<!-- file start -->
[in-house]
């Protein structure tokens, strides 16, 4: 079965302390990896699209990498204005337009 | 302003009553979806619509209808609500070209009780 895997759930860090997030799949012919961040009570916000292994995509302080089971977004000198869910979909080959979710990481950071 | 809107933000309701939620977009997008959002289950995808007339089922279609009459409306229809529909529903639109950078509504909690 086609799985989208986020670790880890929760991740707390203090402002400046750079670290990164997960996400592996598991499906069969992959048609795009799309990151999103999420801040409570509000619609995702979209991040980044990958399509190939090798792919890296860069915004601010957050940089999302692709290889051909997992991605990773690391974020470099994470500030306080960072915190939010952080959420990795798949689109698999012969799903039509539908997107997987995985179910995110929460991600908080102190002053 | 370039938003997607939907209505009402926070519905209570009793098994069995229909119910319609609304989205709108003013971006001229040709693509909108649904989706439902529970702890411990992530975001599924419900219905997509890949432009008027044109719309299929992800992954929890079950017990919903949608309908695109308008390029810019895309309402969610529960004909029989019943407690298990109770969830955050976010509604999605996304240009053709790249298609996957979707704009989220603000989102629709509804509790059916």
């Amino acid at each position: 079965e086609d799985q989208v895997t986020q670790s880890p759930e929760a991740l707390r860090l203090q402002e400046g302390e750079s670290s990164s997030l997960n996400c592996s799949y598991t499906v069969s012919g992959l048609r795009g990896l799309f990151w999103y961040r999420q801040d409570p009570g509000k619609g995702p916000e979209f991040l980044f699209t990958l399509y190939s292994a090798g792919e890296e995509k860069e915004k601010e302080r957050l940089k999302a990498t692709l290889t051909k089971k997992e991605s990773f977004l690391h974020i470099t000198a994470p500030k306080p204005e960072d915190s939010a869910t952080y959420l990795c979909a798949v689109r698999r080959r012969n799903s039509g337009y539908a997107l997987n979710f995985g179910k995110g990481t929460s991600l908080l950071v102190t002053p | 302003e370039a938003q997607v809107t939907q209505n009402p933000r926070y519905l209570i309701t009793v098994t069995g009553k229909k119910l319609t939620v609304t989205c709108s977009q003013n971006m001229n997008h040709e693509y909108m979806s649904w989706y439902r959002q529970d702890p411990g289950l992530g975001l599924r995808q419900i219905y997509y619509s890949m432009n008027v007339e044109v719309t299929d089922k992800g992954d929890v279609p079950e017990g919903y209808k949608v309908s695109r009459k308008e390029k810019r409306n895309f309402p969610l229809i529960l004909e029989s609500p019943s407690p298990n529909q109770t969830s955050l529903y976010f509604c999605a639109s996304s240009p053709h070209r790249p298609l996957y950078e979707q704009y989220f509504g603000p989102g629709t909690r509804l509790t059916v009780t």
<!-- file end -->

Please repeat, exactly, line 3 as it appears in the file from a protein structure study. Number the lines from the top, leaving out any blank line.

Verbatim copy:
């Amino acid at each position: 079965e086609d799985q989208v895997t986020q670790s880890p759930e929760a991740l707390r860090l203090q402002e400046g302390e750079s670290s990164s997030l997960n996400c592996s799949y598991t499906v069969s012919g992959l048609r795009g990896l799309f990151w999103y961040r999420q801040d409570p009570g509000k619609g995702p916000e979209f991040l980044f699209t990958l399509y190939s292994a090798g792919e890296e995509k860069e915004k601010e302080r957050l940089k999302a990498t692709l290889t051909k089971k997992e991605s990773f977004l690391h974020i470099t000198a994470p500030k306080p204005e960072d915190s939010a869910t952080y959420l990795c979909a798949v689109r698999r080959r012969n799903s039509g337009y539908a997107l997987n979710f995985g179910k995110g990481t929460s991600l908080l950071v102190t002053p | 302003e370039a938003q997607v809107t939907q209505n009402p933000r926070y519905l209570i309701t009793v098994t069995g009553k229909k119910l319609t939620v609304t989205c709108s977009q003013n971006m001229n997008h040709e693509y909108m979806s649904w989706y439902r959002q529970d702890p411990g289950l992530g975001l599924r995808q419900i219905y997509y619509s890949m432009n008027v007339e044109v719309t299929d089922k992800g992954d929890v279609p079950e017990g919903y209808k949608v309908s695109r009459k308008e390029k810019r409306n895309f309402p969610l229809i529960l004909e029989s609500p019943s407690p298990n529909q109770t969830s955050l529903y976010f509604c999605a639109s996304s240009p053709h070209r790249p298609l996957y950078e979707q704009y989220f509504g603000p989102g629709t909690r509804l509790t059916v009780t």